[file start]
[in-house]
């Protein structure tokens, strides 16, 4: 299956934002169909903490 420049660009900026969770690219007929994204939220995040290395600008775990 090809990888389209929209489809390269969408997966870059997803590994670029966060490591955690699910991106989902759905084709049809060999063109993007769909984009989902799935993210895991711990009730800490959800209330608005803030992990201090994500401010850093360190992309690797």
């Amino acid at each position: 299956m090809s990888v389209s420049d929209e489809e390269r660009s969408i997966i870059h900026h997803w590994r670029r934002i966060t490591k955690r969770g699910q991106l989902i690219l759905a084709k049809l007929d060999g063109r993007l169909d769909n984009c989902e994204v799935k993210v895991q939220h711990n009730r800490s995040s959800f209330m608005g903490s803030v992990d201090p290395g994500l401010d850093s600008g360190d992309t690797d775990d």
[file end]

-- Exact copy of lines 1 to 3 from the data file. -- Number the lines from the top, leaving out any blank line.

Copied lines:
[in-house]
């Protein structure tokens, strides 16, 4: 299956934002169909903490 420049660009900026969770690219007929994204939220995040290395600008775990 090809990888389209929209489809390269969408997966870059997803590994670029966060490591955690699910991106989902759905084709049809060999063109993007769909984009989902799935993210895991711990009730800490959800209330608005803030992990201090994500401010850093360190992309690797």
């Amino acid at each position: 299956m090809s990888v389209s420049d929209e489809e390269r660009s969408i997966i870059h900026h997803w590994r670029r934002i966060t490591k955690r969770g699910q991106l989902i690219l759905a084709k049809l007929d060999g063109r993007l169909d769909n984009c989902e994204v799935k993210v895991q939220h711990n009730r800490s995040s959800f209330m608005g903490s803030v992990d201090p290395g994500l401010d850093s600008g360190d992309t690797d775990d």